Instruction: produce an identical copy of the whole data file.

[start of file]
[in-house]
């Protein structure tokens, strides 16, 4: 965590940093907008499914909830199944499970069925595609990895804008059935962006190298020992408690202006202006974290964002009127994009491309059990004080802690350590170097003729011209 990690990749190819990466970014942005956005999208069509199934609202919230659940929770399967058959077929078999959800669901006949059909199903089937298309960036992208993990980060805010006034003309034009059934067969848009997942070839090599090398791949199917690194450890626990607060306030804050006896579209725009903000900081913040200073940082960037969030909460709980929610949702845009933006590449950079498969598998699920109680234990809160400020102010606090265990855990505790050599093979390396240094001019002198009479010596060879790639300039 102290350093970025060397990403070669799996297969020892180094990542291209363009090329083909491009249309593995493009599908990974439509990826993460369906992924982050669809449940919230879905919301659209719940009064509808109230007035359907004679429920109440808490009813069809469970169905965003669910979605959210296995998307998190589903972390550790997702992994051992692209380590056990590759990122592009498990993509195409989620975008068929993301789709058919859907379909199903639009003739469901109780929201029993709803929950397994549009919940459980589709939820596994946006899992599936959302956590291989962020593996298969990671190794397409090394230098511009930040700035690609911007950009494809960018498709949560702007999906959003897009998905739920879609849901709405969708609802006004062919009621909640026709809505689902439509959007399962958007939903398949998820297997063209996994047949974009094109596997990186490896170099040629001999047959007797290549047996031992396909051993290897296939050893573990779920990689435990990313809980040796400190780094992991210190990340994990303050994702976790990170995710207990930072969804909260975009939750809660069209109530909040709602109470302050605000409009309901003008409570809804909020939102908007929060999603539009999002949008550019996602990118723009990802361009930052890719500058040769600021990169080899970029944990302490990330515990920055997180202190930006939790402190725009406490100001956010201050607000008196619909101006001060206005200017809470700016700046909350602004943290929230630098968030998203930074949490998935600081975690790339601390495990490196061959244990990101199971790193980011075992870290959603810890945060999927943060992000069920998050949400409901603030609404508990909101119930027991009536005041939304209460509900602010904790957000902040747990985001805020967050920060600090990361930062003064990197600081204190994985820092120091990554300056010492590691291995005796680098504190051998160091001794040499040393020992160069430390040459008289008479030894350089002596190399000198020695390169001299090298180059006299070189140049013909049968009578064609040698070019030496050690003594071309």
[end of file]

[in-house]
């Protein structure tokens, strides 16, 4: 965590940093907008499914909830199944499970069925595609990895804008059935962006190298020992408690202006202006974290964002009127994009491309059990004080802690350590170097003729011209 990690990749190819990466970014942005956005999208069509199934609202919230659940929770399967058959077929078999959800669901006949059909199903089937298309960036992208993990980060805010006034003309034009059934067969848009997942070839090599090398791949199917690194450890626990607060306030804050006896579209725009903000900081913040200073940082960037969030909460709980929610949702845009933006590449950079498969598998699920109680234990809160400020102010606090265990855990505790050599093979390396240094001019002198009479010596060879790639300039 102290350093970025060397990403070669799996297969020892180094990542291209363009090329083909491009249309593995493009599908990974439509990826993460369906992924982050669809449940919230879905919301659209719940009064509808109230007035359907004679429920109440808490009813069809469970169905965003669910979605959210296995998307998190589903972390550790997702992994051992692209380590056990590759990122592009498990993509195409989620975008068929993301789709058919859907379909199903639009003739469901109780929201029993709803929950397994549009919940459980589709939820596994946006899992599936959302956590291989962020593996298969990671190794397409090394230098511009930040700035690609911007950009494809960018498709949560702007999906959003897009998905739920879609849901709405969708609802006004062919009621909640026709809505689902439509959007399962958007939903398949998820297997063209996994047949974009094109596997990186490896170099040629001999047959007797290549047996031992396909051993290897296939050893573990779920990689435990990313809980040796400190780094992991210190990340994990303050994702976790990170995710207990930072969804909260975009939750809660069209109530909040709602109470302050605000409009309901003008409570809804909020939102908007929060999603539009999002949008550019996602990118723009990802361009930052890719500058040769600021990169080899970029944990302490990330515990920055997180202190930006939790402190725009406490100001956010201050607000008196619909101006001060206005200017809470700016700046909350602004943290929230630098968030998203930074949490998935600081975690790339601390495990490196061959244990990101199971790193980011075992870290959603810890945060999927943060992000069920998050949400409901603030609404508990909101119930027991009536005041939304209460509900602010904790957000902040747990985001805020967050920060600090990361930062003064990197600081204190994985820092120091990554300056010492590691291995005796680098504190051998160091001794040499040393020992160069430390040459008289008479030894350089002596190399000198020695390169001299090298180059006299070189140049013909049968009578064609040698070019030496050690003594071309």